The Expectations Game: Point To Clinton's Wolfson

By Big Tent Democrat

As well as this campaign has gone for Barack Obama, the one field of play where his team has been consistently outmaneuvered by the Clinton team has been on playing the expectations game. Todd Beeton shows Axelrod taking it on the chin from Howard Wolfson this morning on Face The Nation:

Mr. WOLFSON: The Obama strategy here is essentially to debate in states where they're behind, but not debate in states where they're ahead.

Mr. AXELROD: That's nonsense.

Mr. WOLFSON: Well, you're debating in Ohio and Texas...

Mr. AXELROD: That's nonsense.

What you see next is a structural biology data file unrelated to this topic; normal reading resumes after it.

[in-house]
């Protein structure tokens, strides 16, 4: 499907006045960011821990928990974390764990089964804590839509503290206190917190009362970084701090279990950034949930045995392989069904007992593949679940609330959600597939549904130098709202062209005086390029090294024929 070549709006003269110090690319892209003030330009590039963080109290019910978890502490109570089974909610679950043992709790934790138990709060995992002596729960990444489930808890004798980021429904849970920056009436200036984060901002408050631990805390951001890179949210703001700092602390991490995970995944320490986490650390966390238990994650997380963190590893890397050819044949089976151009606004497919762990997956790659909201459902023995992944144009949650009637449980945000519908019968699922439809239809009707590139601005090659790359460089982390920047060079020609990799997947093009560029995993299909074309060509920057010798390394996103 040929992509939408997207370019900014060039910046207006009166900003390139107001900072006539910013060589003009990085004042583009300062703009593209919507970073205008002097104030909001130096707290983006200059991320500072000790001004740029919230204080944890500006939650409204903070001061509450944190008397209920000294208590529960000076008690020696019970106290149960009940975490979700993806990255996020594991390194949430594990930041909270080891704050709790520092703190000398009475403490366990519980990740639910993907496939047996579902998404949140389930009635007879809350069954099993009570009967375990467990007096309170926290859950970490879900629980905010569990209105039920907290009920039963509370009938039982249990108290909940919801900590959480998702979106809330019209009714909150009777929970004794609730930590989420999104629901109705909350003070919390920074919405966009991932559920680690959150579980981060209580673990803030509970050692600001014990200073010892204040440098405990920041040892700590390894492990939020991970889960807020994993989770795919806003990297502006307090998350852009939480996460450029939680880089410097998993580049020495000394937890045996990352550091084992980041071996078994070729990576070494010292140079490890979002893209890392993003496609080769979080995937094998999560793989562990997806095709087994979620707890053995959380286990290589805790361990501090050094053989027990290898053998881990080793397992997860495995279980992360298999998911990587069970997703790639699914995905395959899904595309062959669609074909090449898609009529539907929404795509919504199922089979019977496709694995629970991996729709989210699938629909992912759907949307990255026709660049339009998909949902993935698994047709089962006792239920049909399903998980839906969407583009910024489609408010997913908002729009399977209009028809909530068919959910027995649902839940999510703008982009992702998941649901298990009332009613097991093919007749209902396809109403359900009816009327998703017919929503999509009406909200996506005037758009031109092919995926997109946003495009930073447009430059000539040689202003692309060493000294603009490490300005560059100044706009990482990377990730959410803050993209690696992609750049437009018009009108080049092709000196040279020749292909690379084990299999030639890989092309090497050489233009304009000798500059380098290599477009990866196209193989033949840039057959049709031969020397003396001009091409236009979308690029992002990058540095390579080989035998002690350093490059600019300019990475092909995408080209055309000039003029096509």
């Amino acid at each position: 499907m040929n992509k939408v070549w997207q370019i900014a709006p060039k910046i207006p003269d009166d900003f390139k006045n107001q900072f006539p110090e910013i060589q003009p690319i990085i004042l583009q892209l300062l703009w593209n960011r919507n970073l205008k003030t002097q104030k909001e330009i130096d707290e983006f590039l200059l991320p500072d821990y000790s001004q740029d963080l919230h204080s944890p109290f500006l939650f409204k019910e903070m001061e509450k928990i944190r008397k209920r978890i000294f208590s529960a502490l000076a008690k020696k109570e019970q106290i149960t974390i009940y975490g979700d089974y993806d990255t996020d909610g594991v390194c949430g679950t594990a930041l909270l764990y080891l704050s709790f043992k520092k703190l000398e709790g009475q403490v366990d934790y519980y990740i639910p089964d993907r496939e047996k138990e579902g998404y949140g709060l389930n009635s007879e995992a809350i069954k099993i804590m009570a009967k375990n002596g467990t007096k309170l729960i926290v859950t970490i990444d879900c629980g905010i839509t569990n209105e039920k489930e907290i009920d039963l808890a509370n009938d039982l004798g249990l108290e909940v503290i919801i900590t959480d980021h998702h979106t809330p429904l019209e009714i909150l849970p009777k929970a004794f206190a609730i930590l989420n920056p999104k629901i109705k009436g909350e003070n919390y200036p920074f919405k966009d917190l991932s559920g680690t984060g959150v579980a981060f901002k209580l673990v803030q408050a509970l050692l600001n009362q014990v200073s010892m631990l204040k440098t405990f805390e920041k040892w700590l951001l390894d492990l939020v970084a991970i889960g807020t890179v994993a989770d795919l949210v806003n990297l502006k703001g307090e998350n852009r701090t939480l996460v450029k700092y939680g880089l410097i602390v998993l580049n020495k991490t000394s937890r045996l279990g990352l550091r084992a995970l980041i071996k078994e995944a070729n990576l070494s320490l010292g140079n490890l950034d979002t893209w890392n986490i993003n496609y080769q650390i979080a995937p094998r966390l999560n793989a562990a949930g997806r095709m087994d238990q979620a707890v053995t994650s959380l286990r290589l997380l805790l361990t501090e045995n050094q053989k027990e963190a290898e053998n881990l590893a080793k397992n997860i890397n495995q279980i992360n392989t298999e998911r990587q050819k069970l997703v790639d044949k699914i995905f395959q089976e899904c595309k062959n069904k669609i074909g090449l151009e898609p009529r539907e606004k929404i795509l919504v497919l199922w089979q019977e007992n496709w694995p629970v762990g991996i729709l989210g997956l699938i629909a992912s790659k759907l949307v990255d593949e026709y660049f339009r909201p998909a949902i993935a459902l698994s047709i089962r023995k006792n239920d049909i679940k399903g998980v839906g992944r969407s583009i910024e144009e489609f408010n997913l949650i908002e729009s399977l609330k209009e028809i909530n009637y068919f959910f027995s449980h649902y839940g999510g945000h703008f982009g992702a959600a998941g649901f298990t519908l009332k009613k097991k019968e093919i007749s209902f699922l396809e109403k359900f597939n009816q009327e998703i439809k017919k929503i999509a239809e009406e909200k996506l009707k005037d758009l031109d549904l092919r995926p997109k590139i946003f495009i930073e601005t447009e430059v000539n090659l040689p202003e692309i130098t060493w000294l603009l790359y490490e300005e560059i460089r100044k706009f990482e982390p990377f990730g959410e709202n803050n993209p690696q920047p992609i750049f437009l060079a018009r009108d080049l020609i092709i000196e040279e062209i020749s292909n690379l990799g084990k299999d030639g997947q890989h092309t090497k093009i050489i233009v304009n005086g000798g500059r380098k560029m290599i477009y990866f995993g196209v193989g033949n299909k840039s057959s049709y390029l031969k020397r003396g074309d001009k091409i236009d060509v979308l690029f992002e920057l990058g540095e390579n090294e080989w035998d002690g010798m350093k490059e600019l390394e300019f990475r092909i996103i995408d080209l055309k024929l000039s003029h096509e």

Mr. WOLFSON: ...where you're behind, but you don't want to debate in Wisconsin, where you're ahead. That's flat--that's certainly the case.

Mr. AXELROD: Well, first of all, I don't know whether we're ahead or behind in Wisconsin, but I appreciate the encouragement.

Mr. WOLFSON: Well, polls say that you're ahead. Polls say that you're ahead.

Mr. AXELROD: It's a very close race in Wisconsin, but the point is, Howard...

Mr. WOLFSON: Polls say you're ahead

A double whammy from Wolfson - Obama is afraid to debate and he is expected to win big in Wisconsin. Well played by Howard Wolfson.

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    Hillary's team is absolutely much better (5.00 / 2) (#2)
    by andgarden on Sun Feb 17, 2008 at 04:00:22 PM EST
    at playing underdog. It helps them when they actually are.

    Hillary's campaign has played (none / 0) (#1)